(a) The passage says that it was the unbelievers who made attempts at inducing the Prophet to making a compromise. The story says that the Prophet, in view of the unbelievers’ opposition, was eager for a compromise.

(b) The Passage says that Allah made the Prophet immune against such endeavours of the unbelievers so that he did not incline towards them even a little. The story would have us believe that the Prophet not only leaned towards them a little but even made a compromise with them by sacrificing and violating the very fundamental teaching of the Qur’an as a whole.

(c) The passage says that had the Prophet been guilty of slight inclination towards the unbelievers’ proposals he would have been doubly punished by Allah. The story says that the Prophet, though he committed the offence not only of slight inclination but of making a full compromise with the unbelievers, Allah nonetheless took kindly towards him, silently repealed the unjustified interpolation in the text of the revelation and affectionately consoled him for his supposed repentance for his alleged pitfall. This is also in conflict, as pointed out above, with the other statements in the Qur’an that Allah would inevitably and irresistibly have punished the Prophet if he had of his own accord added to or detracted anything from the text of the revelation.

The last statement of the passage 17:73-74 comes in conflict also with the interpretation given by the protagonists of the story to the other passage, 22:52, which they cite in support of the story. They do so by interpreting the expression tamanna in this passage as ‘he reads or recites’ and then by saying that never did a Prophet before Muhammad (p) recite Allah’s revelation except that Satan managed to ‘throw’ something of his own ideas or words in it. The interpretation is so preposterous and revoltingly subversive of the concept of divine revelation as such that it ought never have been suggested. The incorrectness and irrationality of putting this meaning on the term here will be shown presently. It may only be pointed out here that those who put that interpretation on the passage clearly fail to see that their interpretation glaringly contradicts the concluding statement of passage 17:73-74 as also the other statements of the Qur’an where Allah unmistakably and uncompromisingly threatens severe punishment for the offence of tampering with His revelation even in the slightest degree. Strangely enough, these protagonists of the story not simply fail to see this contradiction. They, in their eagerness to show Allah’s special affection for Prophet Muhammad (p) even after his alleged pitfall, do not hesitate to affix the blame of similar pitfall on the part of all previous Messengers and Prophets!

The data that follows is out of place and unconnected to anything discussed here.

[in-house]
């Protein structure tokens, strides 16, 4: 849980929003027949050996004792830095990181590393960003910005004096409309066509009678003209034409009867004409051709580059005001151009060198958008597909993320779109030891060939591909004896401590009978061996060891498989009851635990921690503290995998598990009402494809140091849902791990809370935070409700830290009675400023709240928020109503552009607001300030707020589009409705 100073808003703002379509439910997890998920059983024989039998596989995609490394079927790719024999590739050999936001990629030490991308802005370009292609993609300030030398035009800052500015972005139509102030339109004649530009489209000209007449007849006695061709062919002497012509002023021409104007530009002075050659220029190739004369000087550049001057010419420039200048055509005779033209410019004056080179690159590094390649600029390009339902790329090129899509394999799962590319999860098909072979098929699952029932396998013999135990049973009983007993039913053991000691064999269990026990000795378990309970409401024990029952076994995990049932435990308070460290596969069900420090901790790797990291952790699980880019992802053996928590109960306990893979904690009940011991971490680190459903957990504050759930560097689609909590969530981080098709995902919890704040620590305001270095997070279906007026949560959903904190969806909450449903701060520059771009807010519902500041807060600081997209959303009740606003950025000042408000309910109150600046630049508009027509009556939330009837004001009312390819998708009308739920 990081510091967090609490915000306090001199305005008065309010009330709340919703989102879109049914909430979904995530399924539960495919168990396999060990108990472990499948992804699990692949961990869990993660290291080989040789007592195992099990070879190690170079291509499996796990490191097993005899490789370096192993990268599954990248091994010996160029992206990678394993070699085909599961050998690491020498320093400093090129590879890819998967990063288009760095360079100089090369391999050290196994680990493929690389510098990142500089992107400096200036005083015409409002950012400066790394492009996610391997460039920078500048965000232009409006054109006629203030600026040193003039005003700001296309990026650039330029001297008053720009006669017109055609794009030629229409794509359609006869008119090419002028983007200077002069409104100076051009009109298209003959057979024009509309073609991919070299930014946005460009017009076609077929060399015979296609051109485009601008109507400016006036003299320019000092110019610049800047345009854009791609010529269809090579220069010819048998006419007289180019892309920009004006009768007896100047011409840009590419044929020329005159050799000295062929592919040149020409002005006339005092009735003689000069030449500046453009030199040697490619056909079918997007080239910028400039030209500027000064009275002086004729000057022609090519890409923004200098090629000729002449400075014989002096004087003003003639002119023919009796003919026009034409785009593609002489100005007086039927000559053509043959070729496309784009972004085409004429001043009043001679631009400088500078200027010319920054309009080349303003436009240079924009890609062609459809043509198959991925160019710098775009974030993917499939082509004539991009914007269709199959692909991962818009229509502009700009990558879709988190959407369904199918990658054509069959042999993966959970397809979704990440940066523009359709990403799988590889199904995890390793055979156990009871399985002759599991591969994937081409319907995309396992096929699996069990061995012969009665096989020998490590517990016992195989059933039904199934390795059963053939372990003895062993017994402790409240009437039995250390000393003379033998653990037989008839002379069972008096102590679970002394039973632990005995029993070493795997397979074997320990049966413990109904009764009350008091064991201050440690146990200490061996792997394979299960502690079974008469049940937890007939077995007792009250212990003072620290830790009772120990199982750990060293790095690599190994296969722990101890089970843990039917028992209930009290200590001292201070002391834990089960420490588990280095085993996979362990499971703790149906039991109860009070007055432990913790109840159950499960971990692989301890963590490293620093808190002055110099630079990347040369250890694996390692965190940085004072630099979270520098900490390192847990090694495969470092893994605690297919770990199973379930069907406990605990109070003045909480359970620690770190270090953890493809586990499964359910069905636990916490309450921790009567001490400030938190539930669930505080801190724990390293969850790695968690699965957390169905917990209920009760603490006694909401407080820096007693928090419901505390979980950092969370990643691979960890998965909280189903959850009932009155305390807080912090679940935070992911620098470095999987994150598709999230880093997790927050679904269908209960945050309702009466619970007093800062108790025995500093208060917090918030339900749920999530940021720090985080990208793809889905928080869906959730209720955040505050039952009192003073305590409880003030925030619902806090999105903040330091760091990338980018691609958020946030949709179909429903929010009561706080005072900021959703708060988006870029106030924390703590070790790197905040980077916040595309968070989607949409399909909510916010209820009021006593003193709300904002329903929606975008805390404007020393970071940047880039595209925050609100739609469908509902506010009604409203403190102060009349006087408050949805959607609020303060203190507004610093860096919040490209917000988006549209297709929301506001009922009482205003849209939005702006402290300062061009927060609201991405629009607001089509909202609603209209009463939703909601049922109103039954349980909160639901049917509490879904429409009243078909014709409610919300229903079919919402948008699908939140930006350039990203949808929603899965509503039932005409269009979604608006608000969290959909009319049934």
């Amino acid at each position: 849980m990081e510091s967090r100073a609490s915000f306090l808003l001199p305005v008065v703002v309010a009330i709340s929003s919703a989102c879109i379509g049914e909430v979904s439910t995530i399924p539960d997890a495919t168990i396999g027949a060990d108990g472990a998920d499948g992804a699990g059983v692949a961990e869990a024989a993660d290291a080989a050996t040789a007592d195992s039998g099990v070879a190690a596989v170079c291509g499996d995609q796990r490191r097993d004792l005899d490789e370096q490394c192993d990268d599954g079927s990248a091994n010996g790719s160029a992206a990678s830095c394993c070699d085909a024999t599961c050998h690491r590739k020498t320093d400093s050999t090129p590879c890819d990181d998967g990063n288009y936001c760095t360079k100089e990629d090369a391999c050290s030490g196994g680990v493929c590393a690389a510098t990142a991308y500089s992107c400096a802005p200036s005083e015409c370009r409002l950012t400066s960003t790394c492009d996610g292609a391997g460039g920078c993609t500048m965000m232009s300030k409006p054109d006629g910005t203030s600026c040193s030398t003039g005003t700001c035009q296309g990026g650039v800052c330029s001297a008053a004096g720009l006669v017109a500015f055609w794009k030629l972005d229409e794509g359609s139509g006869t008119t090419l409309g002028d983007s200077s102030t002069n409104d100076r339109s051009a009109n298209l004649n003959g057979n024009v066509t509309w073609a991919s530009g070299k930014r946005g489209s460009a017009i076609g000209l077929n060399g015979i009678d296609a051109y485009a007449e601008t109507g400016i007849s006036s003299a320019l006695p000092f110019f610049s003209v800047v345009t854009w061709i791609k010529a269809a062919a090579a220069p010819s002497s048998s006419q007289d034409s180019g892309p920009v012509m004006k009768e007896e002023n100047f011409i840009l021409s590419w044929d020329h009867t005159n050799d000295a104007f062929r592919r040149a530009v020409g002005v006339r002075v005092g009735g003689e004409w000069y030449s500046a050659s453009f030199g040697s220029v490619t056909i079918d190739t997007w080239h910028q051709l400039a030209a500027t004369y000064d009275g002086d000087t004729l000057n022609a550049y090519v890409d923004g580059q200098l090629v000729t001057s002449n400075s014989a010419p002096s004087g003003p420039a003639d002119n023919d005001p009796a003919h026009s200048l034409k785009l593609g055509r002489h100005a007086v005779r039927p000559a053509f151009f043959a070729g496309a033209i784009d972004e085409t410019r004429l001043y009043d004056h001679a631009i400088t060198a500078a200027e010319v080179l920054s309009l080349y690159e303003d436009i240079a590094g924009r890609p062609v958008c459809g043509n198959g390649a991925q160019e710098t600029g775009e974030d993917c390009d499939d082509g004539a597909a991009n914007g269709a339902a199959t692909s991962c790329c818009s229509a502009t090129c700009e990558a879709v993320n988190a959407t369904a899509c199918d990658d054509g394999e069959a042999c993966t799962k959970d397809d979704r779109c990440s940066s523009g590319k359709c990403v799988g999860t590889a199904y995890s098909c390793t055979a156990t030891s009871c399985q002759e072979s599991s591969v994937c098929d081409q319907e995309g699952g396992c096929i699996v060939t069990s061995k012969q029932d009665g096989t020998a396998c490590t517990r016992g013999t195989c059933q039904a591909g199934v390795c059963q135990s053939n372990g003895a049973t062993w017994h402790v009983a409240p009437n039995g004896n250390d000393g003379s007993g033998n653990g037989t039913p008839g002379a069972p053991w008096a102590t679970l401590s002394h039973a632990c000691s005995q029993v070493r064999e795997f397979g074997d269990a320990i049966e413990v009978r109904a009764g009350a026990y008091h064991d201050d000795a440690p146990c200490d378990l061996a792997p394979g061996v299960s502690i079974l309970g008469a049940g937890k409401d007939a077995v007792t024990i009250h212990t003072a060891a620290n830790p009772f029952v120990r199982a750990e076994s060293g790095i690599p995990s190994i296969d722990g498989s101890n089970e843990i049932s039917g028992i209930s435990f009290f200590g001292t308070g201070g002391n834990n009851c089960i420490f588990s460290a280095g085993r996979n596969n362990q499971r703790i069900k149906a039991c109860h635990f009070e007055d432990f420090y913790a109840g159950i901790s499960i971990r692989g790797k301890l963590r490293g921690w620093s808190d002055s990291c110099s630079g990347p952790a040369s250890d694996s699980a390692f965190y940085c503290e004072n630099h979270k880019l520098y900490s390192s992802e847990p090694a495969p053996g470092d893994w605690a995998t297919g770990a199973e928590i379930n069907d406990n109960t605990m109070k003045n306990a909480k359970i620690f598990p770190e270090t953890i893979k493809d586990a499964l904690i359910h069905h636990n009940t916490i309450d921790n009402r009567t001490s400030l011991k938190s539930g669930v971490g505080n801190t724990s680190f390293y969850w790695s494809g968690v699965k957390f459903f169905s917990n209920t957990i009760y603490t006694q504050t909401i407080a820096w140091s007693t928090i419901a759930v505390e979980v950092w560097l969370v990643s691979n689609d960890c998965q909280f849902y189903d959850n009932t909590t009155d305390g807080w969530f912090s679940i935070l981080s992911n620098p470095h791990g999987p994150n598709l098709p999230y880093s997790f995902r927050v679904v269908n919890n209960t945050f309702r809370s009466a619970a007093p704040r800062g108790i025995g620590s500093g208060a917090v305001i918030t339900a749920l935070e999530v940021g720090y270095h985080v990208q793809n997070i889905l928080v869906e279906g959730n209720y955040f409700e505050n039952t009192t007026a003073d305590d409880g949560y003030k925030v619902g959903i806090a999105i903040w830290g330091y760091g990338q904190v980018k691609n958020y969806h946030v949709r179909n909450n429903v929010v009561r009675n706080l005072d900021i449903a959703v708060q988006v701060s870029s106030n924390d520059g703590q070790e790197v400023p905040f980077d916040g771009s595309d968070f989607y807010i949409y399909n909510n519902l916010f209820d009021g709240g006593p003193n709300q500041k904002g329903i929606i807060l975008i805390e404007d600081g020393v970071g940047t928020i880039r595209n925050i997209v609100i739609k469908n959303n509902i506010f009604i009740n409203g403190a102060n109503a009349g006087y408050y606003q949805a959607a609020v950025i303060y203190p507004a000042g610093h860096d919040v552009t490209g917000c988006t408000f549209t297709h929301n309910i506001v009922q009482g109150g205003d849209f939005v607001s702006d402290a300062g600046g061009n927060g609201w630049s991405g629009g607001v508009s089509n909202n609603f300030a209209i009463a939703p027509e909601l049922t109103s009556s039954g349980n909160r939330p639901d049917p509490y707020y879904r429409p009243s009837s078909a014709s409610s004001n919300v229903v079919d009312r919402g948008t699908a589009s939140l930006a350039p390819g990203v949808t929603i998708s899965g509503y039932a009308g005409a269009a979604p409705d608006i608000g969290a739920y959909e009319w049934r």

It is, however, not on this ground alone that the interpretation of tamanna here as ‘he reads or recites’ should be adjudged wrong. Those who put this peculiar interpretation generally cite a couplet attributed to Hassan ibn Thabit wherein the expression is said to bear the meaning of ‘reading’. It is further said that the expression ‘then He confirms His ayahs (or makes His ayahs prevail)’ indicates that the allusion is here to the ‘reading’ of the ayahs. But neither the one nor the other argument is decisive. Poems like those of Hassan that are found in abundance in the works of chroniclers are not really contemporary materials but are mostly made to measure by others on the orders of authors and by them inserted in their works as compositions of contemporary poets. Also the expression ‘then he confirms etc.’ may more appropriately be taken to mean that Allah makes His ‘signs’, i.e., word prevail.

The best guide to the meaning of the expression tamanna in 22:52 is the natural meaning of the same expression or words derived from the same root as used elsewhere in the Qur’an. There are at least 14 other places where they occur in the Qur’an. beginning with the very expression occurring in Surat al-Najm itself, the other instances of the use of the term in the Qur’an are as follows:

(1) ‘Or shall man have just what he fancies?’ – Quran 53:24